Agile Prototyping for user EXperience







  • New paper accepted for publication at Int. J. Human-Computer Studies: Prototyping and Analysing Ubiquitous Computing Environments using Multiple Layers.
  • New paper at EAI Endorsed Transactions on Ambient Systems, A Virtual Environment based Serious Game to Support Health Education.
  • Two new MSc thesis: 3D Virtual Environments' Generation by Tiago Gomes and Responsive Web Design by Ana Isabel Sampaio.
  • Award: José Luís Silva's thesis won the Best Iberian Thesis Award! Congratulations.
  • New MSc thesis: Simulating Ubiquitous Computing Environments by Samuel Moreira
  • New PhD: Rapid Prototyping of Ubiquitous Computing Environments by José Luís Silva. Congratulations José!
  • 2nd year Project workshop happening November 6-7, 2012.
  • Two new papers at SEW: Guidelines for Modelling Reactive Systems with Coloured Petri Nets by Gonçalves and Fernandes; and A Java based PSM/PIM and pattern inference approach by Couto el al.
  • New paper at MOMPES: MapIt: A model based pattern recovery tool by Couto et al.

Project Description

Plan and Methods

The core problem addressed by this proposal is that of being able to test design ideas for ubiquitous environments during the early phases of the design process. This implies that the analysis must be performed without the need to fully develop and install the envisaged system on location. Our proposal is to use a 3D Application Server as the basis for a prototyping framework that will enable agile development of simulations of the ubiquitous environment. This framework will enable different degrees of fidelity for the prototypes, from simple desktop simulations, to fully immersive experiences in a CAVE environment.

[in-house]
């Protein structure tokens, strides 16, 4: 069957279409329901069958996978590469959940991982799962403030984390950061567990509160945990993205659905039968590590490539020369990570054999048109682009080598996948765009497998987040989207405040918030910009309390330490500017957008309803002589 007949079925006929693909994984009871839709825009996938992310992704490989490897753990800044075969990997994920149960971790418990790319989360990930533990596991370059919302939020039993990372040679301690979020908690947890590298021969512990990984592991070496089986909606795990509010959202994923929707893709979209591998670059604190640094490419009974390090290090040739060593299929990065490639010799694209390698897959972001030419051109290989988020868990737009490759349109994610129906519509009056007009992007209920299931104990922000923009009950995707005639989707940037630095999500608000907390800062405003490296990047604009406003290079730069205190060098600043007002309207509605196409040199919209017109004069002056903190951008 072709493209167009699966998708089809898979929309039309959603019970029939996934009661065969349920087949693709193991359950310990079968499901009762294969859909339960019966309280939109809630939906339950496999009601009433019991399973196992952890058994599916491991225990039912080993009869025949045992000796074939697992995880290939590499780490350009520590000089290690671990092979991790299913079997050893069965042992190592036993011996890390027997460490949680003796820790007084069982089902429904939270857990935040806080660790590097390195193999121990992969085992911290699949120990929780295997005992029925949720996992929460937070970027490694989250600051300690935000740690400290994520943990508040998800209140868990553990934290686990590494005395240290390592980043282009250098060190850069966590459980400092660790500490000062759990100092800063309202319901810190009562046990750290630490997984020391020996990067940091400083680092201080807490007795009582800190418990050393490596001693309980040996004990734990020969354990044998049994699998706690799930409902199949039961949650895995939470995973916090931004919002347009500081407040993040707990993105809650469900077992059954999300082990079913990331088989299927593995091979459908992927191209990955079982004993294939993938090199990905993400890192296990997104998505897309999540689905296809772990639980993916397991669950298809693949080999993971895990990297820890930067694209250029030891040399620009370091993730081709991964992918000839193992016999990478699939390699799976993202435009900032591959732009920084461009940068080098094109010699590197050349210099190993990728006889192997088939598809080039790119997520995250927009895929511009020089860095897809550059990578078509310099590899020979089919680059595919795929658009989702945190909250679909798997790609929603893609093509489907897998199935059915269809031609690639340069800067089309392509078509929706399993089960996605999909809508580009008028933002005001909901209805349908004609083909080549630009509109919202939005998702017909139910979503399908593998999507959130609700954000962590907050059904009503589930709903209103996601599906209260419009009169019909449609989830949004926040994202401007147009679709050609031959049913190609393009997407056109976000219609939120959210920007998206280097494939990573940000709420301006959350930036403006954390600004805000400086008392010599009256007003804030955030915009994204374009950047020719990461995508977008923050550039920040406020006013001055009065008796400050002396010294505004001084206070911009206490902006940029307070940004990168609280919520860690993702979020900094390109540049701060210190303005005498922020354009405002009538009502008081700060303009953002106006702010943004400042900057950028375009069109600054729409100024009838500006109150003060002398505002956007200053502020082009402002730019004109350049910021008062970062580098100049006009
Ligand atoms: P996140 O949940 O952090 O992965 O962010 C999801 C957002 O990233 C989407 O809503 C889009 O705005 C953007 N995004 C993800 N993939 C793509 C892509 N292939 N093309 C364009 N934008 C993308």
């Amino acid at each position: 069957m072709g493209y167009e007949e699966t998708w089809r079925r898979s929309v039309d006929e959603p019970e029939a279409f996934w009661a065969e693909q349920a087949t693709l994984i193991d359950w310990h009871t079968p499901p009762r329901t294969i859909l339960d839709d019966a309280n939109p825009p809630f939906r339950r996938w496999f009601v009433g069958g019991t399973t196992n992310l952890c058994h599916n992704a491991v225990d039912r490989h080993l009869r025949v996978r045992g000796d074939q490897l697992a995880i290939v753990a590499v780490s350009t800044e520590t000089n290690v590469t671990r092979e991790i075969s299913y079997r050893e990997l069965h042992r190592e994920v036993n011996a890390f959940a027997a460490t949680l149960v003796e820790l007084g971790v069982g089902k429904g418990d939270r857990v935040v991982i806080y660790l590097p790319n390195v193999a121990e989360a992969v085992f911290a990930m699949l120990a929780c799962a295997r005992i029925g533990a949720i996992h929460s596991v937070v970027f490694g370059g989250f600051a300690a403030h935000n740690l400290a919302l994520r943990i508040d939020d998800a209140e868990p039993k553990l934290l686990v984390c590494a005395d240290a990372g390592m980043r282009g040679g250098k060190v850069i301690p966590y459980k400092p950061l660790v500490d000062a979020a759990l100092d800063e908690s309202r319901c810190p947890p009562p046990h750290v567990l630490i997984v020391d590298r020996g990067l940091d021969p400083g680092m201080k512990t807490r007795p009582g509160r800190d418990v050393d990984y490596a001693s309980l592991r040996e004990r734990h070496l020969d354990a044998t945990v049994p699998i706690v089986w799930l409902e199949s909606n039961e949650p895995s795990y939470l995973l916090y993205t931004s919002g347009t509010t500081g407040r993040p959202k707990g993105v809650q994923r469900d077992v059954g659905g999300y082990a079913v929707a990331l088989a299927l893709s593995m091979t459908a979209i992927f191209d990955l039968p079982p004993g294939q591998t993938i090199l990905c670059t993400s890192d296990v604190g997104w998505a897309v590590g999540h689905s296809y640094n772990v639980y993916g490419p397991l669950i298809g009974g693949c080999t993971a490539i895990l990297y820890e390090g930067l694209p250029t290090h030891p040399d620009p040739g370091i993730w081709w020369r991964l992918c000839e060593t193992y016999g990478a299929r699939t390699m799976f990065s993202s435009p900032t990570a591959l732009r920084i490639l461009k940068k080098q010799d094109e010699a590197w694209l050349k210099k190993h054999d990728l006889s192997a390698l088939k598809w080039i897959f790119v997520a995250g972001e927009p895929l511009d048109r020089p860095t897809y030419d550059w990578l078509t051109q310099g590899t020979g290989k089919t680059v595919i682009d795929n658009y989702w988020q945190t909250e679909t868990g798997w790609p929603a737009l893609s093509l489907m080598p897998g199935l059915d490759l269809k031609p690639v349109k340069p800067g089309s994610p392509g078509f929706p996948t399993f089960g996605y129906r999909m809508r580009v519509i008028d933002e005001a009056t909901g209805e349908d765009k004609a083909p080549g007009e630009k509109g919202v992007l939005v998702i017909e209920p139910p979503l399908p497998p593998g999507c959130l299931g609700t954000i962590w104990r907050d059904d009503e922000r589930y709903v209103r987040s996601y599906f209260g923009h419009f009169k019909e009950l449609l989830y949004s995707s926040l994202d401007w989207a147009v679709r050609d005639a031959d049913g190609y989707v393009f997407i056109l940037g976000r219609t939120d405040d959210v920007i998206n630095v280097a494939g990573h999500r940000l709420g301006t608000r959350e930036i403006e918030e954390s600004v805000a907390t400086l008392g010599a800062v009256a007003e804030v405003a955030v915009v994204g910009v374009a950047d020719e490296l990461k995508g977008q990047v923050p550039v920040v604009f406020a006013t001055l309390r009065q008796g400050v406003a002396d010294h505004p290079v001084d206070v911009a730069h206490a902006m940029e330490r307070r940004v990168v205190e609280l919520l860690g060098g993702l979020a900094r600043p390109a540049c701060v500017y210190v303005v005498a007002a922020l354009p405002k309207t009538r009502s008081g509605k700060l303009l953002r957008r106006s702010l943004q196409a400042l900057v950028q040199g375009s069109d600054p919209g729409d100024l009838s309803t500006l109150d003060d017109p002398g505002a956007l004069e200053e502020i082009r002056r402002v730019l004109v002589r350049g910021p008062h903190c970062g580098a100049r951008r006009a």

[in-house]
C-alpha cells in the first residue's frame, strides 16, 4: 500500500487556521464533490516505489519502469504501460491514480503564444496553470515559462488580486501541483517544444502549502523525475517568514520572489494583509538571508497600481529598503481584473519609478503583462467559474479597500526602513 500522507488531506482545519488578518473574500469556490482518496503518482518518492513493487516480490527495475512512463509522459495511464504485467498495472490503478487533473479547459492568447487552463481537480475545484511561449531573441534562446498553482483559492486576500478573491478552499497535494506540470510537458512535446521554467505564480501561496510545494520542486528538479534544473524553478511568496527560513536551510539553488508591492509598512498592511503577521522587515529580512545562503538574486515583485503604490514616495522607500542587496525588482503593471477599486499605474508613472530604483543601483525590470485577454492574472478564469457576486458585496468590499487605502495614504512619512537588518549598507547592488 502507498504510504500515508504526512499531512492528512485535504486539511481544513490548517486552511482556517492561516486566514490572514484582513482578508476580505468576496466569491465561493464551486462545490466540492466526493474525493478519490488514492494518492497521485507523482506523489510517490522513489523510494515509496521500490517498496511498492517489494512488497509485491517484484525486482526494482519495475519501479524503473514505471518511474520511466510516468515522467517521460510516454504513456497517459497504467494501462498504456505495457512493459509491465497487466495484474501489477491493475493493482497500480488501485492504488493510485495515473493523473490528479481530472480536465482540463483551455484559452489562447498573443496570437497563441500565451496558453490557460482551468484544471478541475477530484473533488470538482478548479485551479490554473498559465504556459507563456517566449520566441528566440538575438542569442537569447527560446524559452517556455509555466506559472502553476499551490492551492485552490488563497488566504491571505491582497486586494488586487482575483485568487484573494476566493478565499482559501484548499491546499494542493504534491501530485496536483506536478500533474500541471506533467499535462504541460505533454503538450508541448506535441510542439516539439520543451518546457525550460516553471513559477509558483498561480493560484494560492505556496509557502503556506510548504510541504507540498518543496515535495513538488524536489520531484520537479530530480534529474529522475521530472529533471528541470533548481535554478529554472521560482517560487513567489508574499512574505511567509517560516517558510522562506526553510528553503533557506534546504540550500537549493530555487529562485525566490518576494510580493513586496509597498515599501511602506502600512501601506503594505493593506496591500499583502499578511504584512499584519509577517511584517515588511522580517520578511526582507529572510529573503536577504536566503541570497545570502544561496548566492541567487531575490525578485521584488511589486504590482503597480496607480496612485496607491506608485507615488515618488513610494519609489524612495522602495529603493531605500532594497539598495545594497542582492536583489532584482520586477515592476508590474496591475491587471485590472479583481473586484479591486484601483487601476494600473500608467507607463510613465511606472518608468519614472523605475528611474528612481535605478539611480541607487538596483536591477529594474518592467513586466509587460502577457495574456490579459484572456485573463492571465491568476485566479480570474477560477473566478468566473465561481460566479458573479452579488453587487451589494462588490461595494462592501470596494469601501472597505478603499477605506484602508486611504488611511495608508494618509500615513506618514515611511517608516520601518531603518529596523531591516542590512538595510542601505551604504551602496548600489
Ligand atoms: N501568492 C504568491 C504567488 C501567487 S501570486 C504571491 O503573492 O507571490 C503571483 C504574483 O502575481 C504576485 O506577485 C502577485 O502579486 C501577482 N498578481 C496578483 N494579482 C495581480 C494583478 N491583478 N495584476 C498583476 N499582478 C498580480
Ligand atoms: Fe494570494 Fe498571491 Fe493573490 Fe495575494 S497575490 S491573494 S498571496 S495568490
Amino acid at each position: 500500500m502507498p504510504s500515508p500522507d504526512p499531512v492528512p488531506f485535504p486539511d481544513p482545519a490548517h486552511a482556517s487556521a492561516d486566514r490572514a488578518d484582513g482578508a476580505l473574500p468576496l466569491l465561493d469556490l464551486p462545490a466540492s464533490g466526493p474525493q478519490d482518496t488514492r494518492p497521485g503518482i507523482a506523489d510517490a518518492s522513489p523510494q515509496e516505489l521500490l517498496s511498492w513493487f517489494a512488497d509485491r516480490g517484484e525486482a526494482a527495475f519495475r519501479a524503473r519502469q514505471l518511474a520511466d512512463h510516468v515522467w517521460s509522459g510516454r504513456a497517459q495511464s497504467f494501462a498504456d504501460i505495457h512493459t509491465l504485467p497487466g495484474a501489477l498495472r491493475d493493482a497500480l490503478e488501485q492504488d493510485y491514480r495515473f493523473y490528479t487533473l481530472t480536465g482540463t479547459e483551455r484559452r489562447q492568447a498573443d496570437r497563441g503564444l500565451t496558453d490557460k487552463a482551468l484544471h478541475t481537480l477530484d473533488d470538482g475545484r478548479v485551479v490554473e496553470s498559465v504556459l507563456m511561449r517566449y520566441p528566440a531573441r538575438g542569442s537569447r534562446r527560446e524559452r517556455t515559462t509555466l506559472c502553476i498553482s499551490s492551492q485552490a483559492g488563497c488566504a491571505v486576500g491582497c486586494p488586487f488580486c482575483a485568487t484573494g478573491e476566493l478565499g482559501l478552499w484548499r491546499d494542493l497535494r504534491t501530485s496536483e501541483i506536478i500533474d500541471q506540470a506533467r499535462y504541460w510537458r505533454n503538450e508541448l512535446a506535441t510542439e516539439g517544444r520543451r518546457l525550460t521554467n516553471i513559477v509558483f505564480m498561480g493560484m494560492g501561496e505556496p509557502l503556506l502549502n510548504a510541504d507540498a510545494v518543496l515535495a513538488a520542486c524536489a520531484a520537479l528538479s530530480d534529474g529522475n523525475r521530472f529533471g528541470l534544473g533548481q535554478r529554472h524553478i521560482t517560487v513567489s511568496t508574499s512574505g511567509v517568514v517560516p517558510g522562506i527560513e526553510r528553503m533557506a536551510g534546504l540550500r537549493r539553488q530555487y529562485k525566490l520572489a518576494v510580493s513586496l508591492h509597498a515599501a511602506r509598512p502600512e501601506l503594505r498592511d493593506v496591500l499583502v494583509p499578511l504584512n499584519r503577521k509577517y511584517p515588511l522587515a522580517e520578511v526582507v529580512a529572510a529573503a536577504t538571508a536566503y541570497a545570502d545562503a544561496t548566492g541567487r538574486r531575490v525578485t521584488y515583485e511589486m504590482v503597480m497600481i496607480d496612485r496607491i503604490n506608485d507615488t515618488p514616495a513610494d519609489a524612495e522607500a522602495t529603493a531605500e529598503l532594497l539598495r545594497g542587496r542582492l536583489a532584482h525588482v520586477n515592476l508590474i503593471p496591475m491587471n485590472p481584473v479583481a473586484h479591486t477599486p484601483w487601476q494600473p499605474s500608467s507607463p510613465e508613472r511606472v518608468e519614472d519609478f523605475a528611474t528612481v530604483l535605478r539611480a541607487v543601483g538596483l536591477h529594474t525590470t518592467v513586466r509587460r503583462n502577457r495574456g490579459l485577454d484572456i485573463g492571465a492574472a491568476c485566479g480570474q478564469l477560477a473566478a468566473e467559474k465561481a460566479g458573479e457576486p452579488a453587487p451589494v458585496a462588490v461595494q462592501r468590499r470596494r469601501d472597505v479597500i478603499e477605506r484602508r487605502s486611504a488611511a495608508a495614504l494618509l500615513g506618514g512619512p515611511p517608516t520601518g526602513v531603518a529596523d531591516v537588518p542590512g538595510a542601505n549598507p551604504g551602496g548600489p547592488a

Having such a prototyping framework available will affect the development of ubiquitous systems by: a) detecting problems in the design of the systems much earlier in design and development; b) making it possible to test the system without access to the actual installation site. Both contribute to reductions in the cost of development and testing, while improving the quality of the final product.

The core of the work will be based at Minho/CCTC and will be supported by a PhD student (with grant SFRH/BD/41179/2007 from FCT) working under the co-supervision of the PI at Minho and Michael Harrison based at Newcastle but an honorary professor at Minho. Minho/CCTC has a strong reputation for modelling and analysis. A CAVE at the Computer Graphics Center in Minho will be made available to the project (at a cost). Minho/Algoritmi brings to the project expertise in ubiquitous systems development. The consultant, Jorge Santos from CPsi (Minho) provides expertise in Psychology, and in particular in user testing within the CAVE at CCG.

The work plan is divided into four phases. The phases are organized so that the work starts with more conceptual work (reviewing and analysis), and gradually moves into more practical work (leading to an applied case study).

Phase 1: Analysis

A modelling approach based on CPN [27] will be developed. The focus will be on modelling for rapid prototyping, and the modelling of user context. It is envisaged that languages will be needed for modelling both the architectural and behavioural aspects of the ubiquitous systems. It is envisaged that further development of the approach will lead to the use of a combination of notations. The selection of the languages will be preceded by an analysis of the requirements for the prototyping of ubiquitous systems (system centric view), and the requirements for experience prototyping (user centric view).